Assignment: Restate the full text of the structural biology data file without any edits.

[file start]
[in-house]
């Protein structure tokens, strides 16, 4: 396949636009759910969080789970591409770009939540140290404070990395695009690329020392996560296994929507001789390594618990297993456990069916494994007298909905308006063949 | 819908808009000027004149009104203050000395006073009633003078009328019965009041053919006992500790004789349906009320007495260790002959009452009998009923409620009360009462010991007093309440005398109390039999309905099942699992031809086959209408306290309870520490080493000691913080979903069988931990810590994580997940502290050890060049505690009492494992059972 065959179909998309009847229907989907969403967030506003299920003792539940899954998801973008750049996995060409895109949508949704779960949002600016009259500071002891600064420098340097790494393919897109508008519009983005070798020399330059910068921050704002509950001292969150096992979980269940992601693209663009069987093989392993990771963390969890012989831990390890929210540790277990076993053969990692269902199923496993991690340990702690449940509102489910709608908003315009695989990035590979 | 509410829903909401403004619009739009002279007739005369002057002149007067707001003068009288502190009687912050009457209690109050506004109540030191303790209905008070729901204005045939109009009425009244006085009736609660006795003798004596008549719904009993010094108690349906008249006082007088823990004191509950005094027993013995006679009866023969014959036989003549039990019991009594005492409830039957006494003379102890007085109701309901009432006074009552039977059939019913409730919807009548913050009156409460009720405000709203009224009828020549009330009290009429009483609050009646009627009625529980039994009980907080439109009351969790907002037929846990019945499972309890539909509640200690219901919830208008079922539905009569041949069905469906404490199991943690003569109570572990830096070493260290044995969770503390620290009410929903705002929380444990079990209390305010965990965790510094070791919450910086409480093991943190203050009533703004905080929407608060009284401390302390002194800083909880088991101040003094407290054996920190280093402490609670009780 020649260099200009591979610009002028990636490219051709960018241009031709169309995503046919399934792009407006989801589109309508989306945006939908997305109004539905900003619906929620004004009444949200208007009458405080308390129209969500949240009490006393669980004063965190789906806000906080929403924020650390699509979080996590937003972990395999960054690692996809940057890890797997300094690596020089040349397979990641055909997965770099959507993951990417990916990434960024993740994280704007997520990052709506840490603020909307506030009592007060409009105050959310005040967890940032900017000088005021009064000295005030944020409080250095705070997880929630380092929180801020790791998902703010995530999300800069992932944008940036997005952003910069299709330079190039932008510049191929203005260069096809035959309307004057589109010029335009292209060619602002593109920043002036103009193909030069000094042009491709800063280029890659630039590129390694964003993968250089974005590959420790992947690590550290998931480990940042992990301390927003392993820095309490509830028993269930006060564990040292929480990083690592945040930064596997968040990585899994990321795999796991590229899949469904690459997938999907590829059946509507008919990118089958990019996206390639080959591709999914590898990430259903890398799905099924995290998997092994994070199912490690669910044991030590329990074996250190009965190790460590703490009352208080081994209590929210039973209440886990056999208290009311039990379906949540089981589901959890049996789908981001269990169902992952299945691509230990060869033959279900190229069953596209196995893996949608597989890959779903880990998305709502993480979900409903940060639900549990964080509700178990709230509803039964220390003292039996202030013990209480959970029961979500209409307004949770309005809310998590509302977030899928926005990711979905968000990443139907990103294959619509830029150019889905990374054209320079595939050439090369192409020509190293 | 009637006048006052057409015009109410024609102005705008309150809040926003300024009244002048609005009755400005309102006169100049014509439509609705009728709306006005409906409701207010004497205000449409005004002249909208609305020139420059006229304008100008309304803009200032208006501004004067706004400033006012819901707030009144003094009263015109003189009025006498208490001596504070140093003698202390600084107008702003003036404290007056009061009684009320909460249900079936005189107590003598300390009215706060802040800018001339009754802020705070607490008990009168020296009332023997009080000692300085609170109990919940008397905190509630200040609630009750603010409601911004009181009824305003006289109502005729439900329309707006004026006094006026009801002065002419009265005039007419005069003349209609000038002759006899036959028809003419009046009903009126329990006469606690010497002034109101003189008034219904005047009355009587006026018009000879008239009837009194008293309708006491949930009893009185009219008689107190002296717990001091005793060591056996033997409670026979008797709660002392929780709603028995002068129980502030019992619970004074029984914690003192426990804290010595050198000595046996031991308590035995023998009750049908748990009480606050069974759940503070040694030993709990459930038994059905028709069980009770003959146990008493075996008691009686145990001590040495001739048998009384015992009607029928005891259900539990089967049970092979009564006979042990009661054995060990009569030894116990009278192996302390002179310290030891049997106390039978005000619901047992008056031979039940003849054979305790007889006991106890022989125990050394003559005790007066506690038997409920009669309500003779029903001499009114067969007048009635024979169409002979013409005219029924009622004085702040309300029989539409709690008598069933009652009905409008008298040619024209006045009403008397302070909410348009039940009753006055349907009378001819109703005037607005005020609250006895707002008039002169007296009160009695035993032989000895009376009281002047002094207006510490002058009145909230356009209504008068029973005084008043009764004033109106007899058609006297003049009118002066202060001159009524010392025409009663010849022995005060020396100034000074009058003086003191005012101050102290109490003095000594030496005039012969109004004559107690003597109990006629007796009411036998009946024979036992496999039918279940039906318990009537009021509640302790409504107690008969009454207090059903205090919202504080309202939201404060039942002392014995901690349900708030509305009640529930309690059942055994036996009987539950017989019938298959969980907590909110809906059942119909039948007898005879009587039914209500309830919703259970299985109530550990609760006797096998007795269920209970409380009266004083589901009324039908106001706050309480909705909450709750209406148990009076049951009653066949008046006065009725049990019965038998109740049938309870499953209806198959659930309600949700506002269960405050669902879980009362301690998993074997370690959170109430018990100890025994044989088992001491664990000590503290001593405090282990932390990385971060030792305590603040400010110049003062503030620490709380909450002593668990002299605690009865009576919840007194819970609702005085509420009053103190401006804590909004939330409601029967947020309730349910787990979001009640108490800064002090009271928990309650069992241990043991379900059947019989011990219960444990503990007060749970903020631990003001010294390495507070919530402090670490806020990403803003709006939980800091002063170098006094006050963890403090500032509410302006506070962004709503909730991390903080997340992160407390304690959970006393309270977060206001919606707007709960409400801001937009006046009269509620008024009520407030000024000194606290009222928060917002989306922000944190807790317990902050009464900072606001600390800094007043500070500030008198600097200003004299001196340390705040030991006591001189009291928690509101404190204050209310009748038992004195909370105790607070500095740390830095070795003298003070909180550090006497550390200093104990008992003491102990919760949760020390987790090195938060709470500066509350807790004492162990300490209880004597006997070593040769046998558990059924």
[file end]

[in-house]
């Protein structure tokens, strides 16, 4: 396949636009759910969080789970591409770009939540140290404070990395695009690329020392996560296994929507001789390594618990297993456990069916494994007298909905308006063949 | 819908808009000027004149009104203050000395006073009633003078009328019965009041053919006992500790004789349906009320007495260790002959009452009998009923409620009360009462010991007093309440005398109390039999309905099942699992031809086959209408306290309870520490080493000691913080979903069988931990810590994580997940502290050890060049505690009492494992059972 065959179909998309009847229907989907969403967030506003299920003792539940899954998801973008750049996995060409895109949508949704779960949002600016009259500071002891600064420098340097790494393919897109508008519009983005070798020399330059910068921050704002509950001292969150096992979980269940992601693209663009069987093989392993990771963390969890012989831990390890929210540790277990076993053969990692269902199923496993991690340990702690449940509102489910709608908003315009695989990035590979 | 509410829903909401403004619009739009002279007739005369002057002149007067707001003068009288502190009687912050009457209690109050506004109540030191303790209905008070729901204005045939109009009425009244006085009736609660006795003798004596008549719904009993010094108690349906008249006082007088823990004191509950005094027993013995006679009866023969014959036989003549039990019991009594005492409830039957006494003379102890007085109701309901009432006074009552039977059939019913409730919807009548913050009156409460009720405000709203009224009828020549009330009290009429009483609050009646009627009625529980039994009980907080439109009351969790907002037929846990019945499972309890539909509640200690219901919830208008079922539905009569041949069905469906404490199991943690003569109570572990830096070493260290044995969770503390620290009410929903705002929380444990079990209390305010965990965790510094070791919450910086409480093991943190203050009533703004905080929407608060009284401390302390002194800083909880088991101040003094407290054996920190280093402490609670009780 020649260099200009591979610009002028990636490219051709960018241009031709169309995503046919399934792009407006989801589109309508989306945006939908997305109004539905900003619906929620004004009444949200208007009458405080308390129209969500949240009490006393669980004063965190789906806000906080929403924020650390699509979080996590937003972990395999960054690692996809940057890890797997300094690596020089040349397979990641055909997965770099959507993951990417990916990434960024993740994280704007997520990052709506840490603020909307506030009592007060409009105050959310005040967890940032900017000088005021009064000295005030944020409080250095705070997880929630380092929180801020790791998902703010995530999300800069992932944008940036997005952003910069299709330079190039932008510049191929203005260069096809035959309307004057589109010029335009292209060619602002593109920043002036103009193909030069000094042009491709800063280029890659630039590129390694964003993968250089974005590959420790992947690590550290998931480990940042992990301390927003392993820095309490509830028993269930006060564990040292929480990083690592945040930064596997968040990585899994990321795999796991590229899949469904690459997938999907590829059946509507008919990118089958990019996206390639080959591709999914590898990430259903890398799905099924995290998997092994994070199912490690669910044991030590329990074996250190009965190790460590703490009352208080081994209590929210039973209440886990056999208290009311039990379906949540089981589901959890049996789908981001269990169902992952299945691509230990060869033959279900190229069953596209196995893996949608597989890959779903880990998305709502993480979900409903940060639900549990964080509700178990709230509803039964220390003292039996202030013990209480959970029961979500209409307004949770309005809310998590509302977030899928926005990711979905968000990443139907990103294959619509830029150019889905990374054209320079595939050439090369192409020509190293 | 009637006048006052057409015009109410024609102005705008309150809040926003300024009244002048609005009755400005309102006169100049014509439509609705009728709306006005409906409701207010004497205000449409005004002249909208609305020139420059006229304008100008309304803009200032208006501004004067706004400033006012819901707030009144003094009263015109003189009025006498208490001596504070140093003698202390600084107008702003003036404290007056009061009684009320909460249900079936005189107590003598300390009215706060802040800018001339009754802020705070607490008990009168020296009332023997009080000692300085609170109990919940008397905190509630200040609630009750603010409601911004009181009824305003006289109502005729439900329309707006004026006094006026009801002065002419009265005039007419005069003349209609000038002759006899036959028809003419009046009903009126329990006469606690010497002034109101003189008034219904005047009355009587006026018009000879008239009837009194008293309708006491949930009893009185009219008689107190002296717990001091005793060591056996033997409670026979008797709660002392929780709603028995002068129980502030019992619970004074029984914690003192426990804290010595050198000595046996031991308590035995023998009750049908748990009480606050069974759940503070040694030993709990459930038994059905028709069980009770003959146990008493075996008691009686145990001590040495001739048998009384015992009607029928005891259900539990089967049970092979009564006979042990009661054995060990009569030894116990009278192996302390002179310290030891049997106390039978005000619901047992008056031979039940003849054979305790007889006991106890022989125990050394003559005790007066506690038997409920009669309500003779029903001499009114067969007048009635024979169409002979013409005219029924009622004085702040309300029989539409709690008598069933009652009905409008008298040619024209006045009403008397302070909410348009039940009753006055349907009378001819109703005037607005005020609250006895707002008039002169007296009160009695035993032989000895009376009281002047002094207006510490002058009145909230356009209504008068029973005084008043009764004033109106007899058609006297003049009118002066202060001159009524010392025409009663010849022995005060020396100034000074009058003086003191005012101050102290109490003095000594030496005039012969109004004559107690003597109990006629007796009411036998009946024979036992496999039918279940039906318990009537009021509640302790409504107690008969009454207090059903205090919202504080309202939201404060039942002392014995901690349900708030509305009640529930309690059942055994036996009987539950017989019938298959969980907590909110809906059942119909039948007898005879009587039914209500309830919703259970299985109530550990609760006797096998007795269920209970409380009266004083589901009324039908106001706050309480909705909450709750209406148990009076049951009653066949008046006065009725049990019965038998109740049938309870499953209806198959659930309600949700506002269960405050669902879980009362301690998993074997370690959170109430018990100890025994044989088992001491664990000590503290001593405090282990932390990385971060030792305590603040400010110049003062503030620490709380909450002593668990002299605690009865009576919840007194819970609702005085509420009053103190401006804590909004939330409601029967947020309730349910787990979001009640108490800064002090009271928990309650069992241990043991379900059947019989011990219960444990503990007060749970903020631990003001010294390495507070919530402090670490806020990403803003709006939980800091002063170098006094006050963890403090500032509410302006506070962004709503909730991390903080997340992160407390304690959970006393309270977060206001919606707007709960409400801001937009006046009269509620008024009520407030000024000194606290009222928060917002989306922000944190807790317990902050009464900072606001600390800094007043500070500030008198600097200003004299001196340390705040030991006591001189009291928690509101404190204050209310009748038992004195909370105790607070500095740390830095070795003298003070909180550090006497550390200093104990008992003491102990919760949760020390987790090195938060709470500066509350807790004492162990300490209880004597006997070593040769046998558990059924």